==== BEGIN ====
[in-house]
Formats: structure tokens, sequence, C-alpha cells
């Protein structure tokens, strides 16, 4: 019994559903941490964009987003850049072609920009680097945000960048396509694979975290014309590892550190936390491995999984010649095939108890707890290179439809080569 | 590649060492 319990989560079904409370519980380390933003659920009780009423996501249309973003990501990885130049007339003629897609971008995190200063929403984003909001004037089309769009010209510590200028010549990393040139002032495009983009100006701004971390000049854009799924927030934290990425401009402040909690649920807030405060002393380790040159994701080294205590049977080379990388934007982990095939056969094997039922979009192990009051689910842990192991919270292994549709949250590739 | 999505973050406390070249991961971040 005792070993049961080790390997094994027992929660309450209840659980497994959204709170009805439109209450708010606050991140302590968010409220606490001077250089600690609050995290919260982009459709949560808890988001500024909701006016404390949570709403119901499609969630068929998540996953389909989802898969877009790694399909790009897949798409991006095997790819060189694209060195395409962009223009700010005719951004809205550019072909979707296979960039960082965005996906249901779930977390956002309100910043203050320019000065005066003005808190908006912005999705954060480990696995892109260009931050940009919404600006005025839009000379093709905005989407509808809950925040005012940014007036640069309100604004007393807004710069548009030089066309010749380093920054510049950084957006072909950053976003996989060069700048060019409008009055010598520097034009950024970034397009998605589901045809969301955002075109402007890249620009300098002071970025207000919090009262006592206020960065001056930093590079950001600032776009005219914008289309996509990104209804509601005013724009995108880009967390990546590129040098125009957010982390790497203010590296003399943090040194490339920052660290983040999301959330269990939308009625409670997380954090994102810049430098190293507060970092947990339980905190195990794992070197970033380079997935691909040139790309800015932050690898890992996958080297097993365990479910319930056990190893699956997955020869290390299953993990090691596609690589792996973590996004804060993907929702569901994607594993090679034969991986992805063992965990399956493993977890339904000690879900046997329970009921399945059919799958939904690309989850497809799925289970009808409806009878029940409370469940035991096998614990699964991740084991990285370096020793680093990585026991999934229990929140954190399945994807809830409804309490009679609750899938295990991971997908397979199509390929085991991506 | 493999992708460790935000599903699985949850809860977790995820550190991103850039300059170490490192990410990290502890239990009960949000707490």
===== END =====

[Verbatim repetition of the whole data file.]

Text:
[in-house]
Formats: structure tokens, sequence, C-alpha cells
């Protein structure tokens, strides 16, 4: 019994559903941490964009987003850049072609920009680097945000960048396509694979975290014309590892550190936390491995999984010649095939108890707890290179439809080569 | 590649060492 319990989560079904409370519980380390933003659920009780009423996501249309973003990501990885130049007339003629897609971008995190200063929403984003909001004037089309769009010209510590200028010549990393040139002032495009983009100006701004971390000049854009799924927030934290990425401009402040909690649920807030405060002393380790040159994701080294205590049977080379990388934007982990095939056969094997039922979009192990009051689910842990192991919270292994549709949250590739 | 999505973050406390070249991961971040 005792070993049961080790390997094994027992929660309450209840659980497994959204709170009805439109209450708010606050991140302590968010409220606490001077250089600690609050995290919260982009459709949560808890988001500024909701006016404390949570709403119901499609969630068929998540996953389909989802898969877009790694399909790009897949798409991006095997790819060189694209060195395409962009223009700010005719951004809205550019072909979707296979960039960082965005996906249901779930977390956002309100910043203050320019000065005066003005808190908006912005999705954060480990696995892109260009931050940009919404600006005025839009000379093709905005989407509808809950925040005012940014007036640069309100604004007393807004710069548009030089066309010749380093920054510049950084957006072909950053976003996989060069700048060019409008009055010598520097034009950024970034397009998605589901045809969301955002075109402007890249620009300098002071970025207000919090009262006592206020960065001056930093590079950001600032776009005219914008289309996509990104209804509601005013724009995108880009967390990546590129040098125009957010982390790497203010590296003399943090040194490339920052660290983040999301959330269990939308009625409670997380954090994102810049430098190293507060970092947990339980905190195990794992070197970033380079997935691909040139790309800015932050690898890992996958080297097993365990479910319930056990190893699956997955020869290390299953993990090691596609690589792996973590996004804060993907929702569901994607594993090679034969991986992805063992965990399956493993977890339904000690879900046997329970009921399945059919799958939904690309989850497809799925289970009808409806009878029940409370469940035991096998614990699964991740084991990285370096020793680093990585026991999934229990929140954190399945994807809830409804309490009679609750899938295990991971997908397979199509390929085991991506 | 493999992708460790935000599903699985949850809860977790995820550190991103850039300059170490490192990410990290502890239990009960949000707490």